|Version: April 29, 2006
What we have here is, in short, a vintage cylinder player with a new motor and a new arm. It was built in about 1989 by Ian Gilmour, who is now head of research at the National Film and Sound Archive of Australia.
The player is an Edison Standard Model D. If it does not seem really familiar, that may be so because it has been turned around, so that we here see it from the rear, and the original reproducer and its carriage rod and feed screw have been removed. Also, the cover for the gear mechanism has been removed, as have the gears themselves, and replaced by a heavy flywheel to keep the mandrel spinning smoothly. What remained of the Edison was then placed on a bigger wooden box that could house the Studer capstan motor that drives it now, along with its circuitry. The belt is actually made of 1/4 inch magnetic tape.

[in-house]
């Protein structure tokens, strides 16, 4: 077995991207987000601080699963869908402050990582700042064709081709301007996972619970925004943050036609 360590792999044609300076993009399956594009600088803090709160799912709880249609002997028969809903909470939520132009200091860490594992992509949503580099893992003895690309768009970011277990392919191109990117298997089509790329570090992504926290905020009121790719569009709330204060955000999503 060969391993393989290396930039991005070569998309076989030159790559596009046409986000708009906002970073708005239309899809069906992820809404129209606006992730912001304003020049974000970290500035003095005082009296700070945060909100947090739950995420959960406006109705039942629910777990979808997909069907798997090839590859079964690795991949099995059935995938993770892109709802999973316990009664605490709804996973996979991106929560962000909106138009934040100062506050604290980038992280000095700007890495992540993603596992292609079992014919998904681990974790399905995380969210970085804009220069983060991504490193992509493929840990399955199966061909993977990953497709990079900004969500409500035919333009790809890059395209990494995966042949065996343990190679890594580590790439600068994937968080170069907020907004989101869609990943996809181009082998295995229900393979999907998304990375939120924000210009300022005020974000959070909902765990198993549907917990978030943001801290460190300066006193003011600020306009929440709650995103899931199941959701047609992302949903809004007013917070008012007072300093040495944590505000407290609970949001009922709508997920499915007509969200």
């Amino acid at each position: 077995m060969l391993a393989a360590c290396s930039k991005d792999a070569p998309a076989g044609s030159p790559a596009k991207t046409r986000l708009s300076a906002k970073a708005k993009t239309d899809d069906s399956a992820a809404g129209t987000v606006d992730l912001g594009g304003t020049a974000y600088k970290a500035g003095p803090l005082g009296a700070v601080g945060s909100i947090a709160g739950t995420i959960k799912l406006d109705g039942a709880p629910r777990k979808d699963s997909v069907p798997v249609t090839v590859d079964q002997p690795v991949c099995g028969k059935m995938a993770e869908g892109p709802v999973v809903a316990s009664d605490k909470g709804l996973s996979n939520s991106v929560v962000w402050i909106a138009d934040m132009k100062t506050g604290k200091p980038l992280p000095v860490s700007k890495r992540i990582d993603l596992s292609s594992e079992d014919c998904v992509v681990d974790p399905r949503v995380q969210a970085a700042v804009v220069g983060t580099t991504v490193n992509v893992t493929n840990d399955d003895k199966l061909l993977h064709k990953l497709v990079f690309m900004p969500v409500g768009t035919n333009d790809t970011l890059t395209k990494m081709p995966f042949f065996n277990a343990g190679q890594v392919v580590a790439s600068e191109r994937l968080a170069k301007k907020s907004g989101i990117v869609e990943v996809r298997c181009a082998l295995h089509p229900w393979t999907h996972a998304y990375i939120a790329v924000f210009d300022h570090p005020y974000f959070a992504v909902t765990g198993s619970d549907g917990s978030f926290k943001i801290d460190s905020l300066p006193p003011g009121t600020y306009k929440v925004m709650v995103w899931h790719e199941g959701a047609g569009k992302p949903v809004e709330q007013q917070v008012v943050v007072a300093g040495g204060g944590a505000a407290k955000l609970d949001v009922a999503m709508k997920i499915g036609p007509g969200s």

The controls at the front of the black box are (from the left) the power switch, the high/low speed switch, the varispeed on/off switch and the varispeed adjustment potentiometer. So the player has two fixed speeds, 226 and 113 rpm, and two ranges of variable speed, 83 - 190 and 164 - 380 rpm. Speed is measured at the flywheel with an optical tachometer.
The tonearm os a Souther TQ-1, from the company now known as Clear Audio. On its right hand side can be seen the lever that lowers and raises the tone arm. Cartridge is a Stanton 680, 681, or sometimes an 881, with selection of styli based on original Stanton but often reengineered by Expert Stylus, UK. Preamplifier is an Elberg MD12.
The earliest known Australian wax cylinders, from 1896, were transferred on this player, and can be heard at the NFSA site. When searching the archive, use the search term "wax cylinder". The term "Digital items" in the results list means there is sound to be heard over the internet.
Christer Hamp, 2006
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